Produced by a research team based at the UK's University of Bristol, the study describes how-so called ‘dazzle camouflage' could be a valuable tool on the frontline and how, ultimately, it could prove to be a lifesaver.
Dazzle camouflage consists of a series of patterns, with the emphasis on sharp, irregular angles, high contrast and other disruptive features.
According to the Bristol camouflage researchers, if applied to armoured vehicles and other military technologies used on the battlefield, dazzle schemes could effectively confuse enemy forces. That's especially true if viewed on moving vehicles, with their markings basically becoming a series of blurred patterns that would be hard to track and, thus, better protected against enemy-launched weapons.
Dazzle camouflage was a feature of both WW1 and WW2. Applied to battleships at sea, it was conceived as a way of giving the enemy a false impression of what they were actually looking at. When faced with a non-standard camouflage design, seen from a distance, how could they really be sure of the warship's range, speed, shape or compass heading?
No previous research has ever been carried out into the scientific effect of dazzle camouflage on the brain but that's now been addressed by a team led by Doctor Nick Scott-Samuel, of Bristol University. He and his colleagues have now shown that a high-speed object, painted in dazzle camouflage, can disrupt ideas of just how fast it's moving.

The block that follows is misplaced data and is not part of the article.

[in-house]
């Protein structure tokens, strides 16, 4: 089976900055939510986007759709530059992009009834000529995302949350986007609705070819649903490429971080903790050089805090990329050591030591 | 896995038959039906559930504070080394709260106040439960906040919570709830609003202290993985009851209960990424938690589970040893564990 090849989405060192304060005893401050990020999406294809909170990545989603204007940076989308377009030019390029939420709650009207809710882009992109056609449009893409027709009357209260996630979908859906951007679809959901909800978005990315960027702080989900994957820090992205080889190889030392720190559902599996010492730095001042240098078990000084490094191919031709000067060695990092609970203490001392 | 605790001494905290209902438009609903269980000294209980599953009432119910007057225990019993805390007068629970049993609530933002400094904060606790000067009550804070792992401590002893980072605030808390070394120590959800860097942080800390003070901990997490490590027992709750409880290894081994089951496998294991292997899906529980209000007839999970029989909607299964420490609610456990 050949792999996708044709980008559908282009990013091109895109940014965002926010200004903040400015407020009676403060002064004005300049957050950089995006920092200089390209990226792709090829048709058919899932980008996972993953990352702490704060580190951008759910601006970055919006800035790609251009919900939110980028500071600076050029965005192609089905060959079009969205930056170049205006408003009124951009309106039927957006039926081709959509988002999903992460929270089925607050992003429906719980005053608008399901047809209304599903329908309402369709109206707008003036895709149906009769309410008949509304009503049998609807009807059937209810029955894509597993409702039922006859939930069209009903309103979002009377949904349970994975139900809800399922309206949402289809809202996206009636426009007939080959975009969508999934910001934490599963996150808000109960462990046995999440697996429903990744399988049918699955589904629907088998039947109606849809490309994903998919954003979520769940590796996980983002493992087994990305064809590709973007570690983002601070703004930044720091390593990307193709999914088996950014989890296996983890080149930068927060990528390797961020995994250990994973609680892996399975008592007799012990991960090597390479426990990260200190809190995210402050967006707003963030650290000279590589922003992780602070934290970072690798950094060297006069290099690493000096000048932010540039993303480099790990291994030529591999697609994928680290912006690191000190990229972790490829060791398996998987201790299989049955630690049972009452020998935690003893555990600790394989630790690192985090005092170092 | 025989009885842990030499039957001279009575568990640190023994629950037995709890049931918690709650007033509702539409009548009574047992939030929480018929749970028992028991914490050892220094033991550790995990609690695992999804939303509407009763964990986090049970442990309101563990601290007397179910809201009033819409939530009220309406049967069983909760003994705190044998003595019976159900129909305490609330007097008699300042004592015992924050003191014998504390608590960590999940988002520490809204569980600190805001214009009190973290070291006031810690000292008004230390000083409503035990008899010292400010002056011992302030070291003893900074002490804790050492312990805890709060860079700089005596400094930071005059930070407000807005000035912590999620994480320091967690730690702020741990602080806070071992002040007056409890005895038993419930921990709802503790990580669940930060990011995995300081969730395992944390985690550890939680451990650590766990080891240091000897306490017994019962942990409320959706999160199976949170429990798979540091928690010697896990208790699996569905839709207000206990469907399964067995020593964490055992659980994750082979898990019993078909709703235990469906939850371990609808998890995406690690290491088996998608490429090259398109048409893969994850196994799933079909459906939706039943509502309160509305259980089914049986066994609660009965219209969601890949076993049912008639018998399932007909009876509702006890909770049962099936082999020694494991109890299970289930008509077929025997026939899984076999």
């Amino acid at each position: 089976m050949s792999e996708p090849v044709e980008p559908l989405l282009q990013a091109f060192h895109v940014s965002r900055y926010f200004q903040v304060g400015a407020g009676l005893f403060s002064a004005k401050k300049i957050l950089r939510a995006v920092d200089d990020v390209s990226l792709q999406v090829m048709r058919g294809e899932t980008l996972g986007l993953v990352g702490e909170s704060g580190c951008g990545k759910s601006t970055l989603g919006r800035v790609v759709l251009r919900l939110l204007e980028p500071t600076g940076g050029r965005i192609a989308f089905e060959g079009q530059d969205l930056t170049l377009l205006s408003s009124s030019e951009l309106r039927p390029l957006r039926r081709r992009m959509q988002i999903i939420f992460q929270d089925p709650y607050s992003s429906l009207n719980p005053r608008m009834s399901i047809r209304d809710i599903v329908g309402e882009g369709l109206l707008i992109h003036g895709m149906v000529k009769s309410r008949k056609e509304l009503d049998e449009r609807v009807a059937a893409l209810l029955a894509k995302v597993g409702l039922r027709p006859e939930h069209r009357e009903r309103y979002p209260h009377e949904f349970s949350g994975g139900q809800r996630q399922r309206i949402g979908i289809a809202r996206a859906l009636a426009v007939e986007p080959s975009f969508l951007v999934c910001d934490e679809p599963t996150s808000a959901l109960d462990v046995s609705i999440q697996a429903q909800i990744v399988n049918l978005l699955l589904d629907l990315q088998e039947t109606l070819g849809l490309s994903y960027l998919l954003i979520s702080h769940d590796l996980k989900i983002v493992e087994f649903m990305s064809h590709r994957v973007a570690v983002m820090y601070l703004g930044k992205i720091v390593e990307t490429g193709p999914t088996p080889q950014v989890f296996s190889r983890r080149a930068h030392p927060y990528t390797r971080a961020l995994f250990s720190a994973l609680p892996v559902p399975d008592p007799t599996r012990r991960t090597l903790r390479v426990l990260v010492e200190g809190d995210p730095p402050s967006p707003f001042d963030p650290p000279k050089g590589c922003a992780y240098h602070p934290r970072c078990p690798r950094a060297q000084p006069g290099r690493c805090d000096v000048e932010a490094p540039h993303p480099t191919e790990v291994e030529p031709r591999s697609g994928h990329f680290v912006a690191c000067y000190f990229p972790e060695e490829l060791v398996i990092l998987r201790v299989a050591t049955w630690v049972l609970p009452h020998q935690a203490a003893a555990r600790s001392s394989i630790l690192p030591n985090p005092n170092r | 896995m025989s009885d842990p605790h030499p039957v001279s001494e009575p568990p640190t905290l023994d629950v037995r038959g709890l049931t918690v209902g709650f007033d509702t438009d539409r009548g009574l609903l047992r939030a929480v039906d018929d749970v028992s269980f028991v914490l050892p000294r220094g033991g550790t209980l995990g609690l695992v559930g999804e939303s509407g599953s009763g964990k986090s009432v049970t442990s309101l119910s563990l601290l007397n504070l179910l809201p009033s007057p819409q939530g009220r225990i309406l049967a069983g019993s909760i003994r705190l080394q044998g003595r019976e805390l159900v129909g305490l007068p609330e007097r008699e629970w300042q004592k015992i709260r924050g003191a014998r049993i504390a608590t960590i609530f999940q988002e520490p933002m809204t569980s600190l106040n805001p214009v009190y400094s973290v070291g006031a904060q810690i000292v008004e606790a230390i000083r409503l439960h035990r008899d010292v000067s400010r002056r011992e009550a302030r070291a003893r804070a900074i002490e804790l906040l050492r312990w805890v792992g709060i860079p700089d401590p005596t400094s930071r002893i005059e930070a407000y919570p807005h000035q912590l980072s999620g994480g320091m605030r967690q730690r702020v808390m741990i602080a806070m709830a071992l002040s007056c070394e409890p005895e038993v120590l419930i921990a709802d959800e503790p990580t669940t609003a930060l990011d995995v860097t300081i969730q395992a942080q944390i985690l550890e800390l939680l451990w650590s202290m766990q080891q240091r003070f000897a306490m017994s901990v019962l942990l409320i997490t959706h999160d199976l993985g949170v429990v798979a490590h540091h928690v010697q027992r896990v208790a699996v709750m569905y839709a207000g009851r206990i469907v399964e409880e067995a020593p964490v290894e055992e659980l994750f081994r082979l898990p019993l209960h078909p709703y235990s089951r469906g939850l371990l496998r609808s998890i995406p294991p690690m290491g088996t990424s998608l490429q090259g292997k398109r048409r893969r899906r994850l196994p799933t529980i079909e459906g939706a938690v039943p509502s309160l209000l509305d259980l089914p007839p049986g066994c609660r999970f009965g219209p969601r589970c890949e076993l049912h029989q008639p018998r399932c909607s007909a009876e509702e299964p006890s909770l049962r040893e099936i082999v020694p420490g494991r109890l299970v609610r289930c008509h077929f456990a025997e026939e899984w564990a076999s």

On that basis, there's strong evidence to suggest that dazzle camouflage, painted on relatively slow-moving ships at sea, probably wouldn't have been that effective, but the same technique applied to relatively fast-moving battlefield vehicles would likely have much more of an impact.
Disruptive Battlefield Camouflage
Therefore, disruptive battlefield camouflage, said Doctor Scott-Samuel, could literally prove to be a lifesaver.
"The effect should obtain in predators launching ballistic attacks against rapidly moving prey, or on modern, low-tech battlefields where handheld weapons are fired from short ranges against moving vehicles", he explained, in a press release published by Bristol University at the start of June, 2011.
"In the latter case, we show that in a typical situation involving an RPG7 attack on a Land Rover the reduction in perceived speed would be sufficient to make the grenade miss where it was aimed by about a metre, which could be the difference between survival or otherwise for the occupants of the vehicle."